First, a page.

The Yale Center for British Art hosted a daylong graduate architecture symposium Saturday called “A Beautiful Role: Architecture and the Display of Art.”
YCBA postdoctoral associate David Lewis, who organized the event, said 63 members of the Yale and Greater New Haven communities registered for the symposium. This consortium was comprised of roughly equal numbers of students from the School of Architecture, students in the History of Art Department and members of the public, Lewis said. The symposium aimed to “inspire fresh thinking about the relationship between works of art and the buildings that contain them,” according to an official YCBA press release.
“Louis Kahn understood the life of buildings and how they continuously evolved and was keenly interested in embodying that in his own architecture,” George Knight ARC ’95 said. Knight, the principal architect at the New Haven-based Knight Architecture LLC, led the YCBA conservation effort and delivered a keynote lecture at the symposium.
The afternoon consisted of four sessions during which groups of attendees discussed a more focused topic within art and architecture at Yale. Led by Yale specialists in the topics, including the YCBA’s Senior Archivist Rachel Chatalbash, the breakout sessions spanned themes including museum research and reinstallation.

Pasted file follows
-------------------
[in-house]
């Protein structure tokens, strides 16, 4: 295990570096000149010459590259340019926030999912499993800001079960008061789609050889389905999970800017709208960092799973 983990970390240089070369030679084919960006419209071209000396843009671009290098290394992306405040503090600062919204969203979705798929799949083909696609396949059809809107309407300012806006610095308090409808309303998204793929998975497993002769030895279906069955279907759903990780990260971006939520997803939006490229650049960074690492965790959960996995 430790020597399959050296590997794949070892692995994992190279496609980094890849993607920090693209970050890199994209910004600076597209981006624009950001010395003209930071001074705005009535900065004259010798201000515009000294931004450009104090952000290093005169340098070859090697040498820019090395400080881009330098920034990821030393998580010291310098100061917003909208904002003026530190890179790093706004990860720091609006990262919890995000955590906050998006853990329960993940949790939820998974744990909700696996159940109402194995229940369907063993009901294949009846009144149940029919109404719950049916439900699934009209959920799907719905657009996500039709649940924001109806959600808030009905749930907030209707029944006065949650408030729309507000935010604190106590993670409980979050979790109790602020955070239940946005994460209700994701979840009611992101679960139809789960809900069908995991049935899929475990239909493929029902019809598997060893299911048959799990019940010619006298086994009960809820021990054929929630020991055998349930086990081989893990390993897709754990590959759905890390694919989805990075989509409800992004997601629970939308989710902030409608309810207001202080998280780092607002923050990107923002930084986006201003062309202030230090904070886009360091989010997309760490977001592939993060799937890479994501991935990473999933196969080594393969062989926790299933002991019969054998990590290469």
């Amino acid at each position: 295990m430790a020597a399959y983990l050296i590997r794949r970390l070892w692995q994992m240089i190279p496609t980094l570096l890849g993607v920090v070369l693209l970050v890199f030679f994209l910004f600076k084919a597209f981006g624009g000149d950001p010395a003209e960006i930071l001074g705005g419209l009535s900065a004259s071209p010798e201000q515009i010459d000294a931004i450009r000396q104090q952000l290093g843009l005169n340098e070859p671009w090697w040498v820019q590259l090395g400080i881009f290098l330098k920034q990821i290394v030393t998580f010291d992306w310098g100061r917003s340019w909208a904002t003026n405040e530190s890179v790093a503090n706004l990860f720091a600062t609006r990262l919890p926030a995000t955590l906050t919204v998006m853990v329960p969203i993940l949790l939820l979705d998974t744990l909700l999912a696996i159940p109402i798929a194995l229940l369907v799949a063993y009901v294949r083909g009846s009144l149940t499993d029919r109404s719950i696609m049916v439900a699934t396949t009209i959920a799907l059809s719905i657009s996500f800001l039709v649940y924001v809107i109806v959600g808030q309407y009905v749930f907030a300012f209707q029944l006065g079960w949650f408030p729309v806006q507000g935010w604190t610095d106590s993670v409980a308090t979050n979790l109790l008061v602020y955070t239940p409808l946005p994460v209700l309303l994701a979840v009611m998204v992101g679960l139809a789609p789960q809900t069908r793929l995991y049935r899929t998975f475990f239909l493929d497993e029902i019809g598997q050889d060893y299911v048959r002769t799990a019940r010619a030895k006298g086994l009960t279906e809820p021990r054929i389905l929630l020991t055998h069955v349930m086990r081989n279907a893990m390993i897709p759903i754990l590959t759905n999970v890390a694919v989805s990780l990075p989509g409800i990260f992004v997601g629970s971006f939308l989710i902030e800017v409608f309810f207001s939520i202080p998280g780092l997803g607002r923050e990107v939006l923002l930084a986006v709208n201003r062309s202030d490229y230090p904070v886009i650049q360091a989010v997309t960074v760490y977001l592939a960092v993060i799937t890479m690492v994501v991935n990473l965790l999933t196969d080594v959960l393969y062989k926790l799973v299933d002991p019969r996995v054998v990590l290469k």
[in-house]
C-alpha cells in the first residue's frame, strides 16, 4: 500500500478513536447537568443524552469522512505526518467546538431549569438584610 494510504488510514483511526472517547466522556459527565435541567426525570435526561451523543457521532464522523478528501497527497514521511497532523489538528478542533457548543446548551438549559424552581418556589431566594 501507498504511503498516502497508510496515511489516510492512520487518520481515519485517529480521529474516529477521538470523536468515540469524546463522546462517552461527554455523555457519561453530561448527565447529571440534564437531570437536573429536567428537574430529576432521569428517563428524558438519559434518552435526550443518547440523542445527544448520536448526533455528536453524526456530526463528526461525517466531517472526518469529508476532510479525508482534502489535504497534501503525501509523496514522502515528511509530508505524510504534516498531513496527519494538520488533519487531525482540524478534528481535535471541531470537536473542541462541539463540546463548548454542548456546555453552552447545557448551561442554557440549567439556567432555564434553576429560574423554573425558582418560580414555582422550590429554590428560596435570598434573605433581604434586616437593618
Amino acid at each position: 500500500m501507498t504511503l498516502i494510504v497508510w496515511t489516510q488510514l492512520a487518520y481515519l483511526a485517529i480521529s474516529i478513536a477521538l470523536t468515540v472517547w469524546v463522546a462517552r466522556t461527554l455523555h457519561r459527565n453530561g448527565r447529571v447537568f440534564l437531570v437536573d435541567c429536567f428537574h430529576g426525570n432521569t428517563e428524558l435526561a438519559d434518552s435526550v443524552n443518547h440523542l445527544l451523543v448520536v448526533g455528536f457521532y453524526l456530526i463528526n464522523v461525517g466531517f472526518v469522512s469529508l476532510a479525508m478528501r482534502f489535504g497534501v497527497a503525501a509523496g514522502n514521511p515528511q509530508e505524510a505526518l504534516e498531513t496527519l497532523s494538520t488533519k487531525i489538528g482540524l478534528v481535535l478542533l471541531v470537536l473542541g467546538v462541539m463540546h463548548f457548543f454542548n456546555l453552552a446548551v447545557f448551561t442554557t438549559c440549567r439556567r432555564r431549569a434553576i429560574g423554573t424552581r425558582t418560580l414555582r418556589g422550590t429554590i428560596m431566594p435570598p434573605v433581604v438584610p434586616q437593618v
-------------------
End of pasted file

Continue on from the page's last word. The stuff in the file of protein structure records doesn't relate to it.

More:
Paul Mellon Professor Emeritus of History of Art Jules Prown — described by Lewis as the ultimate authority on Kahn’s architecture — led a breakout session of eight attendees on an architectural tour of the YCBA. He discussed the architectural legacy and aesthetic visions of Louis Kahn, who was appointed by Prown to design the building.
During Prown’s breakout session, he said honesty and truth are fundamental principles of the YCBA. Elements of the YCBA’s structure, including columns and beams, reflect a transparency of purpose, Prown said.
The symposium was also punctuated by three panel discussions, “The Postwar Museum and the University,” “Artists and the Museum” and “Politics and Global Issues,” which featured academics from institutions such as Parsons School of Design, the University of Oxford, Harvard University and Columbia University. These interactive conversations culminated in Knight’s keynote lecture, “Conserving Kahn,” in which Knight detailed the various stages of the YCBA’s conservation and discussed Yale’s rich architectural history beyond the center.
Knight referenced the first sentences of the conservation plan in explaining his mission to “understand what is culturally significant about the building, honor and preserve that, but make sure it is relevant and effective for its purpose.”
In an introduction preceding Knight’s keynote, YCBA Deputy Director Constance Clement described the symposium as a “full and stimulating” day.
Knight also credited YCBA director Amy Meyers GRD ’85 for spearheading conservation efforts since her appointment to the role in 2002.
“Meyers had a vision about how the building needed to comprehensively work and address all of these pressures,” Knight said.
Meyers said the central question she and her colleagues had to ask during the conservation planning phase was, “What is most important, and what can never change [about the center]?”
The graduate architecture symposium was free and open to the public, as are all YCBA programs.